• All cultures have psychological issues with love and power (extension of Freud); i.e. the individual struggles in life to balance his/her needs for affiliation with his/her needs for control (see Anecdotal stories) Mexican culture: oriented toward love, perhaps at the expense of misuse/failures of power (affiliation-hierarchy)… i.e. it’s collectivistic American culture: oriented toward (individual) power, perhaps at the expense of misuse/failures of love (power-equality)… i.e. it’s individualistic We can explain the mindset of “the United States of Mesonorthamerica” and that of Mexico in terms of their historical and political trajectories… Mexican mind corresponds to an interpersonal happening of history (the union between Cortes the conquistador and the indigenous Marina) American mind corresponds to a political happening of history (an individualistic subset of people abandoning England) (see table) Most of all, Mexicans must be understood on the basis of their most important belief, “the mother is the dearest person in existence”. (btw, have you seen Mother’s Day cards in Spanish geared toward Mexicans?) (see Mexican Family Notes)
  • Contemporary Mexican psychologists (e.g. Sanchez-Burks, et al., 2000): Mexicans can best be understood in terms of Simpatía, which is a highly valued relational style that “resembles the search for social harmony characteristic of many East Asian cultures but includes an emphasis on expressive displays of personal charm, graciousness, and hospitality”. “ A person who is Simpatíco(a) is one who proactively attempts to create a highly personable atmosphere as an end in itself, even in the workplace.” Sanchez-Burks, et al. have published psychological research on Simpatica in the context of cognitive frameworks and the influence those frameworks have on how people evaluate their workgroups and co-workers. Their work suggests Americans would do well to become more conscious and accepting of socioemotional concerns in interacting with Mexicans… i.e. Americans should mix business and pleasure a bit more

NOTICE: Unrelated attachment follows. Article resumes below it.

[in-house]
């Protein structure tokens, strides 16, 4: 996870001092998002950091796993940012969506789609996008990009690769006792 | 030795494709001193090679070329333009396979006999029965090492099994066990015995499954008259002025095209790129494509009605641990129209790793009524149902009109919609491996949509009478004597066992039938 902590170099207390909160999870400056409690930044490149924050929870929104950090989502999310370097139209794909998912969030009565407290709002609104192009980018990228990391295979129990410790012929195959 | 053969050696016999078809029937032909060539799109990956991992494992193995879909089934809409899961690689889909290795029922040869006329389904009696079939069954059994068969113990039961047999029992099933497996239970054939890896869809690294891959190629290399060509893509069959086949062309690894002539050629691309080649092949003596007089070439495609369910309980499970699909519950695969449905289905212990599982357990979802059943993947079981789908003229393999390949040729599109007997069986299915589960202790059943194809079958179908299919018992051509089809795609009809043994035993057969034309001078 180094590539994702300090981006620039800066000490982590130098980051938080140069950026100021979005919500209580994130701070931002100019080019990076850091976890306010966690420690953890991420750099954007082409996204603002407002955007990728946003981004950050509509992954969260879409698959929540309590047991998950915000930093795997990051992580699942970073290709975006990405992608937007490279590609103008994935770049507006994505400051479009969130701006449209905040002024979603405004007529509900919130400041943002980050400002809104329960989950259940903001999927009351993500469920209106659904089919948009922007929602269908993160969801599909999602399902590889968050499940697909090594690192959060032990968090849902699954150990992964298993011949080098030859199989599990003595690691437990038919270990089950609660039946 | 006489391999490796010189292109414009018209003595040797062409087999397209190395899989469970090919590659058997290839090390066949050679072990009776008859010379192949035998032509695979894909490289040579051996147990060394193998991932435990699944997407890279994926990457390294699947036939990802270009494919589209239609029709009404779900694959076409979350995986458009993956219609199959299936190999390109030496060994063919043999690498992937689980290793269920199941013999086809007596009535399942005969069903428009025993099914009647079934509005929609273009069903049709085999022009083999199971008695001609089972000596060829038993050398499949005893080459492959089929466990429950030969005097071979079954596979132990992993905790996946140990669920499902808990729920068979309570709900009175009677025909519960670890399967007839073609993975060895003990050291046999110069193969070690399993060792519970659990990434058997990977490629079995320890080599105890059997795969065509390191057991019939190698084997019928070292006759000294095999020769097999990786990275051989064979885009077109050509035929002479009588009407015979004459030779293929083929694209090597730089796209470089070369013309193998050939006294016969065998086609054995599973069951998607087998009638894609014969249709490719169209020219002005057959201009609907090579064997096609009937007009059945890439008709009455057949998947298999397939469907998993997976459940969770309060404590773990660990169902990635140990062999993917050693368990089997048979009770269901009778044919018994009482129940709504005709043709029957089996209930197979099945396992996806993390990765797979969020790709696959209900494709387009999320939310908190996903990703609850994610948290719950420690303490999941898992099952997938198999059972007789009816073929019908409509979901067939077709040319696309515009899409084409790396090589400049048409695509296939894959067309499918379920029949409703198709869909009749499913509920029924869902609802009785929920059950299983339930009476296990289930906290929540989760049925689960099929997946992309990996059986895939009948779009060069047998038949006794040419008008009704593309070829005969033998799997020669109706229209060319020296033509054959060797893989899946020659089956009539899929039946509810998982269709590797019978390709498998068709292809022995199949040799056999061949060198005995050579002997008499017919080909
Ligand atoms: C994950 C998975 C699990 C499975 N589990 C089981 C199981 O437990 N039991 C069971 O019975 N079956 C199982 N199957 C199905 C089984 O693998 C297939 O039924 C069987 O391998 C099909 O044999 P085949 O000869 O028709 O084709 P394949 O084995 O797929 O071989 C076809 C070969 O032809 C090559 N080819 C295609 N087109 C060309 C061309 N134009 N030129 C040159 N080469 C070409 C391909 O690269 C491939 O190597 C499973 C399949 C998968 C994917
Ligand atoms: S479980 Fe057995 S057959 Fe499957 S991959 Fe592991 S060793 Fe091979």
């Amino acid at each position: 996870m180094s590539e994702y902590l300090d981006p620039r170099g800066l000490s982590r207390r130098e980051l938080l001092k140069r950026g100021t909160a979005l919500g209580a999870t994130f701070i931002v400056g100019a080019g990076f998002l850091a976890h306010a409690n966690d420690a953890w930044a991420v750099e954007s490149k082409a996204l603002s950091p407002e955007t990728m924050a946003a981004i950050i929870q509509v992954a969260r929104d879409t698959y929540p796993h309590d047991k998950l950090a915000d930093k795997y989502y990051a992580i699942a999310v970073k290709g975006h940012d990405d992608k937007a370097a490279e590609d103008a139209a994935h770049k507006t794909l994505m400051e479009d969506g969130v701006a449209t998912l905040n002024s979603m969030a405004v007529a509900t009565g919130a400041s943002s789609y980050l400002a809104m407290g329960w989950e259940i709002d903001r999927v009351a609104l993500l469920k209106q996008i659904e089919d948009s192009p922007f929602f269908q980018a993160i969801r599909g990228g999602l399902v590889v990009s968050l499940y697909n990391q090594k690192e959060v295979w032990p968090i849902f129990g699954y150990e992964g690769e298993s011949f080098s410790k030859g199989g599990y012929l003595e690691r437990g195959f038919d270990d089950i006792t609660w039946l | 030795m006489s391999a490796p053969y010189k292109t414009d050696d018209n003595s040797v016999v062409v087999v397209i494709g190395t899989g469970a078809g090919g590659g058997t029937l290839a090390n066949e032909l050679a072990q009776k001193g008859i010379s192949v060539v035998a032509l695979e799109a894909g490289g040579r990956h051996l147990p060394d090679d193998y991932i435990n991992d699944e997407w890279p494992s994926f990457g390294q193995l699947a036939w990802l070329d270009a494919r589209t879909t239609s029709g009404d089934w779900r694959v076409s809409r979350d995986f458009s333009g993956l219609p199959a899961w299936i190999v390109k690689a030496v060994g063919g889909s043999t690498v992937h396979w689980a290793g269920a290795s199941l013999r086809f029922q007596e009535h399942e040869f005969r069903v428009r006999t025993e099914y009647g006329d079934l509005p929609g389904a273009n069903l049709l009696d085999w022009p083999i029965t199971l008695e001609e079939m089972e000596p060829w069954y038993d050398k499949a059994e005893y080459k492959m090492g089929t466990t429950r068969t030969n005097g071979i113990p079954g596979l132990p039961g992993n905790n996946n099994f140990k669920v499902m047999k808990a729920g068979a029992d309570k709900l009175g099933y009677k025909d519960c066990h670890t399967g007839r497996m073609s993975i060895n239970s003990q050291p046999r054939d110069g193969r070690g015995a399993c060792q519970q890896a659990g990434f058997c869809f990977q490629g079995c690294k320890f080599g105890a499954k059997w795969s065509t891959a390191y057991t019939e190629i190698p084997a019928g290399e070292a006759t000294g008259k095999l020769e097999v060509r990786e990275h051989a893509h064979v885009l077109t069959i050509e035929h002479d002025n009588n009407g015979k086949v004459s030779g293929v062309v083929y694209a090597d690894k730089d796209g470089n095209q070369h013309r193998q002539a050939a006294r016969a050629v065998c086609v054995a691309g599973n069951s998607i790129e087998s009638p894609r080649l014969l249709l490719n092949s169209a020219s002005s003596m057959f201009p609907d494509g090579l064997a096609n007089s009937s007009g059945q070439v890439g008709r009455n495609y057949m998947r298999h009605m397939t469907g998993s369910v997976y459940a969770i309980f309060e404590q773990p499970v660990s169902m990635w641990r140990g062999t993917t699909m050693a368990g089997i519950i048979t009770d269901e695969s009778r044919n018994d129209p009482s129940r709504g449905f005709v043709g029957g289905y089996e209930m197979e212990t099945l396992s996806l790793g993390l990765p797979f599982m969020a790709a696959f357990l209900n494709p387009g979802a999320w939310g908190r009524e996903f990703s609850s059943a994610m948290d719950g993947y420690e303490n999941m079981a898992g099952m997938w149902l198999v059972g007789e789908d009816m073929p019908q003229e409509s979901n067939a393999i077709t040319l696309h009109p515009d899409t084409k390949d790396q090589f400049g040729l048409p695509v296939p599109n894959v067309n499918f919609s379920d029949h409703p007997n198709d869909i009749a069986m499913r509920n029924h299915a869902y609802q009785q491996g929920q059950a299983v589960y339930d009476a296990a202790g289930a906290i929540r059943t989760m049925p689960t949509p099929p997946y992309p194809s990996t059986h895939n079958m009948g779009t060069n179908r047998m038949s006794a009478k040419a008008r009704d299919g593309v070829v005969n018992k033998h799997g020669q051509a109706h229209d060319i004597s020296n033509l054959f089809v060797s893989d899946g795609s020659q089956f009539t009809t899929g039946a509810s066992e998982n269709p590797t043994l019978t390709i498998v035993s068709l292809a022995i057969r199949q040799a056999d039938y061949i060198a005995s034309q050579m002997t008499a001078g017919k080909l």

• Significant factor in intergroup prejudice: relational style. Americans and Mexicans bring into work situations different assumptions about appropriate interaction patterns (e.g. the former consider a strong embrace inappropriate, the latter consider is quite normal). Main difference in interpersonal orientation between Americans and Mexicans: Americans have a “task” focus. Mexicans have a “task + socioemotional” focus. Americans’ implicit assumption: task and socioemotional concerns are on one dimension and involve a tradeoff. Mexicans’ implicit assumption: task and socioemotional concerns are on two dimensions, hence they can enhance one another and in turn efficiency. Mexicans do not share the American history of the early Calvinist, Protestant tradition of asceticism: “to use time in idle talk, in sociability…[while working] is evil because it detracts from the active performance of God’s will in a calling.” Examples of socioemotional orientation: personal charm, graciousness, hospitality, creating a personable atmosphere… taking time to greet, smiling, shaking hands, inquiring about weekend activities, partaking in mutual laughter, indulging in conversational diversions, accompanying one on his/her departure. (See Sanchez-Burks research notes)